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Popular Vine Tavern & Eatery near ASU's Tempe campus to close permanently

ASU students recall fond memories of the bar, mourning ‘the end of an era’ of late nights and $1 drinks

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Vine Tavern and Eatery on Rural Road and Apache Boulevard, on Tuesday, July 17, 2022, in Tempe. The restaurant will close its doors on July 23 after 36 years.

Vine Tavern & Eatery — the popular bar on Apache Boulevard near ASU's Tempe campus, known among students for its Wednesday specials and as a staple of the ASU experience — will permanently close on Saturday.

A new Vine location will be opening in the Ahwatukee area of Phoenix in September of this year, according to agenda notes from a July 1 Phoenix City Council meeting. Vine’s south Tempe venue, located at the intersection of Elliot and Rural roads, will not be closing.

Claims that the Apache Boulevard site will be bulldozed to build an apartment complex have not been independently confirmed by The State Press. ASU is not involved in plans to buy or develop the land, University spokesperson Jay Thorne said in an email to The State Press.

The first Vine Tavern was an Irish pub in downtown Iowa City, established in 1970. Vine on Apache, its second location, first opened its doors to Tempe college students and sports fans in August of 1986.

For the past 36 years, the bar has been popular among several generations of ASU students. It is especially notable for weekly "Vine Wednesdays," featuring "$1-you-call-it" drink specials.

"It’s the end of an era for sure," said ASU alumnus Tanner Emeterio, a 2018 graduate of the W.P. Carey School of Business.

Vine on Apache was the site of some of Emeterio’s most significant memories from his college years. It was the first legal bar he ever went to — when the clock struck 12 a.m. on his 21st birthday, which happened to be on a Wednesday, he immediately went to Vine to celebrate.


Vine Tavern and Eatery on Rural Road and Apache Boulevard, on Tuesday, July 17, 2022, in Tempe. The restaurant will close its doors on July 23 after 36 years.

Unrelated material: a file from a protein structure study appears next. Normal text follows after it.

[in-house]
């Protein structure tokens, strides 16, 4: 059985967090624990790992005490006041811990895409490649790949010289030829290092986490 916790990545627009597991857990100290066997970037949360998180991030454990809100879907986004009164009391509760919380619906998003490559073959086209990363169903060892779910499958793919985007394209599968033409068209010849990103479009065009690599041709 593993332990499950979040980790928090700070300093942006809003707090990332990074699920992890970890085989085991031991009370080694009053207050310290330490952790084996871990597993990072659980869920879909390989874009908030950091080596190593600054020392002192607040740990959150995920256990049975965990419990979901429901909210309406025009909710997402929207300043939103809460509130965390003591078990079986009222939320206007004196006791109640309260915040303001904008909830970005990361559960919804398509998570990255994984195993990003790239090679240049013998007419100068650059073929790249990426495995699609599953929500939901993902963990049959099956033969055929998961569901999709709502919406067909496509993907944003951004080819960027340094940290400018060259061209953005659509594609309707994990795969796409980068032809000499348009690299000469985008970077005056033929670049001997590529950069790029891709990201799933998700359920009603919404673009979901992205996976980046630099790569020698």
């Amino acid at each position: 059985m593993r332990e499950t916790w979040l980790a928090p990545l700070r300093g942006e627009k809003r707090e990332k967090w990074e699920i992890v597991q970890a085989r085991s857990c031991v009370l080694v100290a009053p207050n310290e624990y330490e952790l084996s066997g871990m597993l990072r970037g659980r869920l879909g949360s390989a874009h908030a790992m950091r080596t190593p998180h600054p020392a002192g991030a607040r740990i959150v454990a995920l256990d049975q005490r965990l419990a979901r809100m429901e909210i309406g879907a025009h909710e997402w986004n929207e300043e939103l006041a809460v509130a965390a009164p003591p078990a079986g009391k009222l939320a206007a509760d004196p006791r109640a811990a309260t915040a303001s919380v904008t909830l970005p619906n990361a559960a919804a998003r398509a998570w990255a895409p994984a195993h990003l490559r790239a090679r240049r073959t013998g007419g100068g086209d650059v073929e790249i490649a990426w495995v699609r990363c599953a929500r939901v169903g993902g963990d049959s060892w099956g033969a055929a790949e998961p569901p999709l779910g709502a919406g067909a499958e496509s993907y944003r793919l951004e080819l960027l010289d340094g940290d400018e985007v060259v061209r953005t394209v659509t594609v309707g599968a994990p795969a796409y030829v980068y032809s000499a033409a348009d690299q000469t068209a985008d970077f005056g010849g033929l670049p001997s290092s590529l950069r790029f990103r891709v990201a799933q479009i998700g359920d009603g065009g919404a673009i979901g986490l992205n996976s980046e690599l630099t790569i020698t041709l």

Emeterio also "made things official" with his college girlfriend at Vine. Now, she's his wife. He said a friend had a similar experience with their partner.

"Life talks, hanging out, getting drunk, pre-gaming, it covered all the bases," Emeterio said. "We’ll have a lot of fond memories for sure."

Part of Vine’s popularity likely stemmed from its proximity to the University. Located at the southeast corner of ASU’s property, it was a conveniently located dive bar for any occasion.

Dominic Ruffin, a 2021 graduate of the Walter Cronkite School of Journalism and Mass Communication, called Vine a "Tempe stalwart" and a "rite of passage" for students. It was well known among ASU students and locals, but often unknown to those outside Tempe.

"It was unique," Ruffin said. "If you drove by, you’d blink and miss it. I think that's what gave it its lore, its luster, its appeal."

Many online expressed their frustration with what they perceived as the loss of yet another longtime Tempe establishment and the city’s changing character. "#1 in gentrification!!" commented one Instagram user on a post from @tempebarstool.

Ruffin expressed a similar sentiment. Citing a recent lawsuit between Shady Park, another nearby Tempe staple, and Mirabella at ASU, a retirement home, Ruffin said he felt developers seem to be "targeting establishments that have a reputation."

READ MORE: Judge sides with Mirabella and restricts Shady Park's concert noise, hours

"College towns are kind of going away with gentrification and all that …" he said. "(Vine) is important to ASU and its culture and the city of Tempe. It's really sad to see these landmarks go away."

Vine Tavern & Eatery on Apache remains open until July 23.

Alexis Waiss contributed to the reporting of this story.


Reach the reporter at ammoulto@asu.edu and follow @lexmoul on Twitter. 

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